As you can see, there wasn't anything yesterday. My time was poured into the soccer book.
The earthquake that devastated Haiti happened nearly two years ago. So it's probably been put out of your mind by now. Considering that the scale of the destruction was such that I can still remember one estimate from the actual time of the quake saying it would take 20 years for Haiti to recover. Looking around, that estimate hasn't changed.
We're less than two years in.
And very few outsiders have the heart to keep at post-disaster recovery for two years, let alone 20. As it stands in Haiti, actual reconstruction has barely even started. Aid organizations are still working on cleanup and basic survival needs; only about half of the rubble has been cleared, at most. Still. They're also dealing with containing an ongoing cholera epidemic. The reasons for the long recovery are many- lack of government, prohibitive delays at customs, destroyed records, the cost, the various agencies all running around doing their own thing, the sheer amount of damage, among other things. And the aid money is drying up, which in turn is threatening to bring what relief efforts are in place to a standstill.
Many of the Haitians themselves, naturally, are in turn not willing to wait around for two years, let alone 20. That is proving problematic as well. The simplest solution, you'd think, would be to head east to the Dominican Republic, but in the minds of the Dominicans, Haitians crossing their border are to them what Mexicans crossing our border are to a lot of us: nothing more than illegal immigrants that ought to be sent back where they came from. There was a grace period in the aftermath of the earthquake, but that grace period is over. This sentiment is taken to the point of there being talk of stripping citizenship from people born in the Dominican Republic to Haitian parents, people that under normal circumstances would have birthright citizenship in the Dominican Republic. Because Haiti doesn't do dual citizenship, that would leave those people stateless.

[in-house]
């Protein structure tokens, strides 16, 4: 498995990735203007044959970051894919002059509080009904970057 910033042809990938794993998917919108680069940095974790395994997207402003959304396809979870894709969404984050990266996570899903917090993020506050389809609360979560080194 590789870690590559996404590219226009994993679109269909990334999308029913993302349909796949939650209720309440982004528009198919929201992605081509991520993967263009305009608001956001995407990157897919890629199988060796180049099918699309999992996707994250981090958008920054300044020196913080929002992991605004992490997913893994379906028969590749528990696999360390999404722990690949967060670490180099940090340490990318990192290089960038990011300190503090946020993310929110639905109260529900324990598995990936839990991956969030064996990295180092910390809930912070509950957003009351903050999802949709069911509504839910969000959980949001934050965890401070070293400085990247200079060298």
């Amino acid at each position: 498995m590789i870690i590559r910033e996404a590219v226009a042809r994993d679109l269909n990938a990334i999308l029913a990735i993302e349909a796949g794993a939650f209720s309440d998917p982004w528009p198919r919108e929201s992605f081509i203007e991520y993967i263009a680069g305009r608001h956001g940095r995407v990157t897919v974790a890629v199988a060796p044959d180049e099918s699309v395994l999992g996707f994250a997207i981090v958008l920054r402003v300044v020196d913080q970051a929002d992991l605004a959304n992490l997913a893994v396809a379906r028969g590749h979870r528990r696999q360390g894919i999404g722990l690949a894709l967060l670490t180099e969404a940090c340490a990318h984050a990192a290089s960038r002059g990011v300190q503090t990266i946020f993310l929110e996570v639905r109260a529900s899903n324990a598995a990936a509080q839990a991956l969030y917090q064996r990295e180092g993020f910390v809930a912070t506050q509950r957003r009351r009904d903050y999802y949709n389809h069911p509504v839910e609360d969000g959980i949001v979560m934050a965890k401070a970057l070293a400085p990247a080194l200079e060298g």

Any alternative destination requires leaving the island of Hispaniola, and to that end, refugees have scattered across the Western Hemisphere- in addition to the United States, Canada, Chile and Brazil have also taken in Haitians, albeit with varying degrees of tolerance. In all cases, integration is extremely difficult, as after all, the refugees are going from one of the poorest countries in the world to some of the most prosperous, with most of what little they had in the first place taken by the quake. In Brazil, refugees never even get close to the population centers along the eastern coastline. They arrive through the western borders and end up trying to find jobs with Amazon infrastructure projects. Many end up getting no further than the tri-national area along the borders with Bolivia and Peru, where they tend to make the crossing.
Technically, the refugees headed the Brazilian route aren't recognized as immigrants, and that section of the Brazilian frontier has been fortified with additional border guards. However, given the sheer isolation of their eventual ending point, the distance traveled, and where they came from to get there, the locals that aren't border guards generally don't have the heart to do all that much about it when someone gets through. They know that nobody who has made it that far along that route is about to turn back and return to Haiti anytime soon.
After all, the refugees have 18 years to kill.